Mailinglist Archive: opensuse-factory (661 mails)

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Re: [opensuse-factory] The Future of SaX2
  • From: Per Jessen <per@xxxxxxxxxxxx>
  • Date: Mon, 07 Dec 2009 17:16:40 +0100
  • Message-id: <hfj9p9$nou$1@xxxxxxxxxxxxxxxx>
Carlos E. R. wrote:

On Monday, 2009-12-07 at 11:41 +0100, Per Jessen wrote:

Carlos E. R. wrote:

I once read a book, that SuSE put in the /usr/share/docsomething
directory, about programming in linux. It was never finished. And it
is obsolete, linux moves too fast.

We're rapidly moving OT here, but nobody really needs a book
about "programming in linux". The process is (with a limited set of
variations) the same as on any other operating system. If you can
write code for DOS, you can also write it for linux. The tools are
different, but is a matter of reading a man page or two, plus taking
a peek at how somebody else did it. At least that is what I usually
do :-)

A man page describes a function you already knows its name. It is no
use when trying to find a function to do something you need. And it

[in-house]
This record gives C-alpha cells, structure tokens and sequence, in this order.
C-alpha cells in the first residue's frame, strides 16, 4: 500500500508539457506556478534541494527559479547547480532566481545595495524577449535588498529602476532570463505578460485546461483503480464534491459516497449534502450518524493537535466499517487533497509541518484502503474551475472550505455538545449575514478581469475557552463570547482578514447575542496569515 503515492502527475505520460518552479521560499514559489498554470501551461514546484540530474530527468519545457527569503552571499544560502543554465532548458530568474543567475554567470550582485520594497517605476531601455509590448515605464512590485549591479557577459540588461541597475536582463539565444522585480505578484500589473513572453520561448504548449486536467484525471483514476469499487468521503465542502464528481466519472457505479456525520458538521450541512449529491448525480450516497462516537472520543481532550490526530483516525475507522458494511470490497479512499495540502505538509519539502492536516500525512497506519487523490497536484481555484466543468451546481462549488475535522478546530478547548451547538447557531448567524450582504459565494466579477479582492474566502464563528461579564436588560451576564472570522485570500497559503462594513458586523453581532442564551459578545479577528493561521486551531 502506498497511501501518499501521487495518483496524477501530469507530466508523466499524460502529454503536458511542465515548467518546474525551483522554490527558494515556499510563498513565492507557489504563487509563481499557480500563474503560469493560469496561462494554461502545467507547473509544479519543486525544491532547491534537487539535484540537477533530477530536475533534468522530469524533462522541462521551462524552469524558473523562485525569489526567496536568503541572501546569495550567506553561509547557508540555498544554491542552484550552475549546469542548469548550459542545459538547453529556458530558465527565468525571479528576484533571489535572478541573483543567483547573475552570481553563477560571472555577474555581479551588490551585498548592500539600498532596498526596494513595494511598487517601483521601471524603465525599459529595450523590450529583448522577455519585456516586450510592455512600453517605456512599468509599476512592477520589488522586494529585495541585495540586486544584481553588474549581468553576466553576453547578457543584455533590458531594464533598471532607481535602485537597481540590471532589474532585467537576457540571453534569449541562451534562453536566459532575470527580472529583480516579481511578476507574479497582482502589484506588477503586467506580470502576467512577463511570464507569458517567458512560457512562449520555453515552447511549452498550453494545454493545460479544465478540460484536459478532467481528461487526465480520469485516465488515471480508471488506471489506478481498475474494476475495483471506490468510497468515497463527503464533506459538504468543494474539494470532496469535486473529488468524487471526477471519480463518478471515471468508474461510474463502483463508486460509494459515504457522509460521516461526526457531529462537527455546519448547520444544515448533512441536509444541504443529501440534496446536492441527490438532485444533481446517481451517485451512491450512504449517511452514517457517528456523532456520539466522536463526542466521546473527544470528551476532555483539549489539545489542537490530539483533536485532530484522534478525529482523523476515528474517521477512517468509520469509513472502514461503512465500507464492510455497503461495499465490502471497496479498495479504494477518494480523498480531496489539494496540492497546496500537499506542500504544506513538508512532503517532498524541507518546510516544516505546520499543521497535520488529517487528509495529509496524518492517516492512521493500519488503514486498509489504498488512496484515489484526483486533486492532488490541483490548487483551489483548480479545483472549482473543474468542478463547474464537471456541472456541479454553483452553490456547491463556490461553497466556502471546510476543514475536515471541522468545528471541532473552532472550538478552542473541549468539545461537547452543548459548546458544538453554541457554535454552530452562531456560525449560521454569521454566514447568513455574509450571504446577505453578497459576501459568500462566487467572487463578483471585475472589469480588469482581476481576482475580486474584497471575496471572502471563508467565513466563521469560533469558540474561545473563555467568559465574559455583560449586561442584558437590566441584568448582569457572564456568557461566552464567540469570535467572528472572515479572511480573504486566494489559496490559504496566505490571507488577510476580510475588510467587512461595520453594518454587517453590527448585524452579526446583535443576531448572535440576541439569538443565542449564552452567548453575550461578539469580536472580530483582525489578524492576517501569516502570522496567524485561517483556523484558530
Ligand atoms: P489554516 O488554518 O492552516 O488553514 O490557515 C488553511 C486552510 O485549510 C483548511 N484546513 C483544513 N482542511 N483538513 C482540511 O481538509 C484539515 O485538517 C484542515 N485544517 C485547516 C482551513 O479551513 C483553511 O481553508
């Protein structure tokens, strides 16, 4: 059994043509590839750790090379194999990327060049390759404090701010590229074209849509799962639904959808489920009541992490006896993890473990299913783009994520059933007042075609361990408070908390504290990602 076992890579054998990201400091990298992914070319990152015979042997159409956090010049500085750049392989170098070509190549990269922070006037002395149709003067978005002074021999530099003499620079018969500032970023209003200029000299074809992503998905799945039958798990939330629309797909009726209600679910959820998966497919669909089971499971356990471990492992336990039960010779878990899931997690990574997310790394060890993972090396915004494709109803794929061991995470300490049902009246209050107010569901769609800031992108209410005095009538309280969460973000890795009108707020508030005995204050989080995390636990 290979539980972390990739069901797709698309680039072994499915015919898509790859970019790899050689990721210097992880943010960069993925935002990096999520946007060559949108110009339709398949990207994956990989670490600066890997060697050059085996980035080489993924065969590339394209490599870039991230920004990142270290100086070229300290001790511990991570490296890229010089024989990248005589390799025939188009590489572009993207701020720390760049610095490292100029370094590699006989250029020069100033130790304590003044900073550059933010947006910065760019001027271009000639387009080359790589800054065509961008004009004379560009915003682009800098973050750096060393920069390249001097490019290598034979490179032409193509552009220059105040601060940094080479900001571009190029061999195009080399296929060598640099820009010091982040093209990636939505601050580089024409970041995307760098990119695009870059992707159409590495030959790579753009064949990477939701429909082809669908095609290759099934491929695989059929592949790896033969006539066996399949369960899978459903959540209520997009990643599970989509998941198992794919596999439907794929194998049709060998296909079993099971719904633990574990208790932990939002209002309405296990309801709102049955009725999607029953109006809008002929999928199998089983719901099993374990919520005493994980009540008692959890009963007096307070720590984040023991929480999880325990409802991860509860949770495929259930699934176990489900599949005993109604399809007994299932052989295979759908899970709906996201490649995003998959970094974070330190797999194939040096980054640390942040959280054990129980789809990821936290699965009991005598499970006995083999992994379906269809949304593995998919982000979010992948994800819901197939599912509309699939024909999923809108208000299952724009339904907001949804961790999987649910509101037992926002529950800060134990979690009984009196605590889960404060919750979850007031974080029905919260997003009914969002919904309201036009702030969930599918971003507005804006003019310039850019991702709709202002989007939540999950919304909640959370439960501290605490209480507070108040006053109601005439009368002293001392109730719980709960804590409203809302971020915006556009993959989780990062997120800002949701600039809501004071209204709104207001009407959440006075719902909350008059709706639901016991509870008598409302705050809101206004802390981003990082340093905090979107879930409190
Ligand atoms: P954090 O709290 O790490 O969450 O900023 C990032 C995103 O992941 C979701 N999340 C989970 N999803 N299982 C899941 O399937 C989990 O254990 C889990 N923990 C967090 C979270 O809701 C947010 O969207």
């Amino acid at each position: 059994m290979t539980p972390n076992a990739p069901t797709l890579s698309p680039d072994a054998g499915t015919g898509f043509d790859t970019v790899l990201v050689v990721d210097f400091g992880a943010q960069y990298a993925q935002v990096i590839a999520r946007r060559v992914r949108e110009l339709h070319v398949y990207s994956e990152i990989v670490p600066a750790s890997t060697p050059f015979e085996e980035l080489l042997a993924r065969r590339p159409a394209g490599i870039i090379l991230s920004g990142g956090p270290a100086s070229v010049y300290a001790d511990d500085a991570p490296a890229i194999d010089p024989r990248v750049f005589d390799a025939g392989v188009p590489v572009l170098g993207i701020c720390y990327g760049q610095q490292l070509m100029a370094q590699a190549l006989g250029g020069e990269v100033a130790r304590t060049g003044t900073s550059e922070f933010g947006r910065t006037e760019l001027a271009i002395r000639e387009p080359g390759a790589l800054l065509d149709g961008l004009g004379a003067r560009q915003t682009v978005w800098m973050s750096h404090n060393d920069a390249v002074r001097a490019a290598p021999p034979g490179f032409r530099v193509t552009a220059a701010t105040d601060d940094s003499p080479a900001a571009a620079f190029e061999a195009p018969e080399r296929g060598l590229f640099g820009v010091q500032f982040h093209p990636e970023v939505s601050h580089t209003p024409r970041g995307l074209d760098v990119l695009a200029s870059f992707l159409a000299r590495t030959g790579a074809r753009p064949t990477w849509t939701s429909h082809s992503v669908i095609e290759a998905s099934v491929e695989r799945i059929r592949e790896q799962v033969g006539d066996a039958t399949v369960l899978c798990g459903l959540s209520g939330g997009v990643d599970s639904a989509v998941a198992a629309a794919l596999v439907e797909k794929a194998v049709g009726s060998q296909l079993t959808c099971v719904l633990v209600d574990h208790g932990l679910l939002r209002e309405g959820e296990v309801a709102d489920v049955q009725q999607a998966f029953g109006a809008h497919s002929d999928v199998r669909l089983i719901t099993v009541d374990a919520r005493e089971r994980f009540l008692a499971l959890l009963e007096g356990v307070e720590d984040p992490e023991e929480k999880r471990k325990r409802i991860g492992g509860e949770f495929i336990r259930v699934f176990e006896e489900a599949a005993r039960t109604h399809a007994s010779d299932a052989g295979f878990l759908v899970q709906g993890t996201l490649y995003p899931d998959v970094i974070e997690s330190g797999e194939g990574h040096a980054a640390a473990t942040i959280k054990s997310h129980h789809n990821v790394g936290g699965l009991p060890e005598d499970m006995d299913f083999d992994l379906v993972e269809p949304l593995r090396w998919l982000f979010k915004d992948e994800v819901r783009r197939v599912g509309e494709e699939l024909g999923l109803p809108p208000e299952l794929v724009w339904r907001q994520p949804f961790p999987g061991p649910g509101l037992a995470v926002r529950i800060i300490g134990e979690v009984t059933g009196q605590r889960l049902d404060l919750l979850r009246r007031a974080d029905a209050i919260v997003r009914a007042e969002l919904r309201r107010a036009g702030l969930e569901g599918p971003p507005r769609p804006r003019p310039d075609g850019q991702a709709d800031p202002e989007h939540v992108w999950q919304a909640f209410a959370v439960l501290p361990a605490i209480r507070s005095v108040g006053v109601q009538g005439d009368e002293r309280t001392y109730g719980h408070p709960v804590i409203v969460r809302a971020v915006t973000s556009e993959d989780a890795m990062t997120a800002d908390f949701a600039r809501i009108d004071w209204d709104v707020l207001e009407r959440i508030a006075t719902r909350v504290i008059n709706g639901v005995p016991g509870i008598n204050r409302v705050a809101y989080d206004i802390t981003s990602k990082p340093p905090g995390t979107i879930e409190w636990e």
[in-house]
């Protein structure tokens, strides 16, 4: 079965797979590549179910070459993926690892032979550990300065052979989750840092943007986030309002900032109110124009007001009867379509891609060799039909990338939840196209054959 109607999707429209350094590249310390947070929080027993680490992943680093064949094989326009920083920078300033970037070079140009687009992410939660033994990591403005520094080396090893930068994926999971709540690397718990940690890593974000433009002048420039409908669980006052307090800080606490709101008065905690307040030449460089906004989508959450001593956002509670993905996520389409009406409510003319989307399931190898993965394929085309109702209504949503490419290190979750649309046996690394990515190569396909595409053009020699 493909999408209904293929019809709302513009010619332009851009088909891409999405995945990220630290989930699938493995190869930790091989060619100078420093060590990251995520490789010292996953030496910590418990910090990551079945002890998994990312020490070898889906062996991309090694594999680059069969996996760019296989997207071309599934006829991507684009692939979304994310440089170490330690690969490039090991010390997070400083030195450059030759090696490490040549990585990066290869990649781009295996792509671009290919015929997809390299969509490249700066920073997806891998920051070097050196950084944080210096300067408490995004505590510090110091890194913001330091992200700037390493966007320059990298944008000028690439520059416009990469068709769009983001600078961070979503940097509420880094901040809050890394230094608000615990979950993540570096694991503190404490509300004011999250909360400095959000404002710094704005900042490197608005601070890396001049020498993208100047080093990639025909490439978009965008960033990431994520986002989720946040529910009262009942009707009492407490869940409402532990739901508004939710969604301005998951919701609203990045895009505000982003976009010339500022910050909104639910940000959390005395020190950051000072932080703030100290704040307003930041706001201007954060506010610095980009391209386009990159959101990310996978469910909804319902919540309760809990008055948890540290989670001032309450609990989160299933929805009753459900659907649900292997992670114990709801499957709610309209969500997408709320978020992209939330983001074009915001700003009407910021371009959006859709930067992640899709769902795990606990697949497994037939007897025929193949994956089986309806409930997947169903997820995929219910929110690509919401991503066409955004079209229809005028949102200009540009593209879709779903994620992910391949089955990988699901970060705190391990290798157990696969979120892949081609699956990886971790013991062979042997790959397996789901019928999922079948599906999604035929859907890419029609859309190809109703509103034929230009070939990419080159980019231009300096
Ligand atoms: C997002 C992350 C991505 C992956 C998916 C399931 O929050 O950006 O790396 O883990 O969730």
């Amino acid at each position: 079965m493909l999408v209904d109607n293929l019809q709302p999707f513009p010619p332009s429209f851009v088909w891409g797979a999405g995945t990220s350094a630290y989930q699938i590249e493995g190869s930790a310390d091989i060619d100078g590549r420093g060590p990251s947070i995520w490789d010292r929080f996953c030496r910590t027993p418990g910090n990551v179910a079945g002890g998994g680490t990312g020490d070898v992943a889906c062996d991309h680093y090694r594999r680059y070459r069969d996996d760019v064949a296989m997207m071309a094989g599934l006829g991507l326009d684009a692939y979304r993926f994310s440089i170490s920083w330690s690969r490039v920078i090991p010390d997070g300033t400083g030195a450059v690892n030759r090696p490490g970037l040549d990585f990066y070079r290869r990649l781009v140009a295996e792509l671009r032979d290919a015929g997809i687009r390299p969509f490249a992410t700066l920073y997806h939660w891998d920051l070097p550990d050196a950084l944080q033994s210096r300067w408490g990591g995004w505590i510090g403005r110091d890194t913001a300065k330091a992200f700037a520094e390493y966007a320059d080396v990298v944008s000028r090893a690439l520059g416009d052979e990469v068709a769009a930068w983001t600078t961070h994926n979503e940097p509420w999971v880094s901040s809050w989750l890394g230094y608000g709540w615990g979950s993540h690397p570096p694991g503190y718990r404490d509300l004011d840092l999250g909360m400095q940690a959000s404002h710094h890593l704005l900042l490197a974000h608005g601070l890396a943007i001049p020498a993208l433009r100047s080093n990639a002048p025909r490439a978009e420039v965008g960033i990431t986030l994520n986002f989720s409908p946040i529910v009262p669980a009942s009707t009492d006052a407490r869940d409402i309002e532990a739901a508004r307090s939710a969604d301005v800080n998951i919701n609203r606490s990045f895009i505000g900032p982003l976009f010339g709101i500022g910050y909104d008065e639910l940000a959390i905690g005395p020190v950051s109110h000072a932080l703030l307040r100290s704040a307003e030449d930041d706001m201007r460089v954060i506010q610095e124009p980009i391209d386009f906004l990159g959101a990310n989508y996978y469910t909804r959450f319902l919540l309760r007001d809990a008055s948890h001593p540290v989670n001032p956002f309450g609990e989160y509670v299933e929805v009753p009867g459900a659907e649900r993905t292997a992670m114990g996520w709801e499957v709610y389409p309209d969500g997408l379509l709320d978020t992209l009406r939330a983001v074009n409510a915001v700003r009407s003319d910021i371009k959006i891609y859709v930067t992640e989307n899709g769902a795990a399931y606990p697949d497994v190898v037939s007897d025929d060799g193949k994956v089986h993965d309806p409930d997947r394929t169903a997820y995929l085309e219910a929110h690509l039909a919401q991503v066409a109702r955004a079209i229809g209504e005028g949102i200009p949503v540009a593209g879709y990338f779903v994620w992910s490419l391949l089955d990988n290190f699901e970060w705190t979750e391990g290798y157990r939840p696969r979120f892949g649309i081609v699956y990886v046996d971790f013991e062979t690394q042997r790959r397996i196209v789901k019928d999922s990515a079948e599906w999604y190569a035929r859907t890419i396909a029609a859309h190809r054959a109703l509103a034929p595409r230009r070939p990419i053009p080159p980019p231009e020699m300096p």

doesn't explain the process.

If I'm looking for a library function for a particular purpose, but I
don't know if someone's already written it, I go and google that
purpose. If I had a fairly good idea, I would try 'man -k',
or 'find /usr/include -follow -type f | xargs grep -i <whatever>'. The
other day I was working on a project wrt DKIM - the only
code/implementation I had seen was perl-based, but with a bit of
research, I discovered libdkim (pretty obvious name) as part of the
sendmail package. In order use it, dkim.h is the first place to look,
then perhaps some of the test programs.

No, you don't need that kind of documentation, because you already
know. To me, it is daunting.

Which is an issue that can't be solved by documentation, because how
would you know which document or book to read when you don't know which
library you want to use.

If anyone wants to encourage new devs to come to linux, and not only
young students out of school or university, such texts must be
finished and provided.

Linux does not have a problem attracting new developers; I'm not
convinced the lack of such texts is a real problem.

I'm sure they come, but newly trained. Not many coming from outside.
IMHO.

I take it you mean 'outside' to mean "not directly from a university or
similar"? As far as I can see, the opportunities for a programmer or
engineer coming from an otherwise unrelated field and starting to write
some code for Linux are far greater than for any other platform. If
people don't take that opportunity, it's not due to lack of
documentation or information.


/Per

--
Per Jessen, Zürich (0.0°C)

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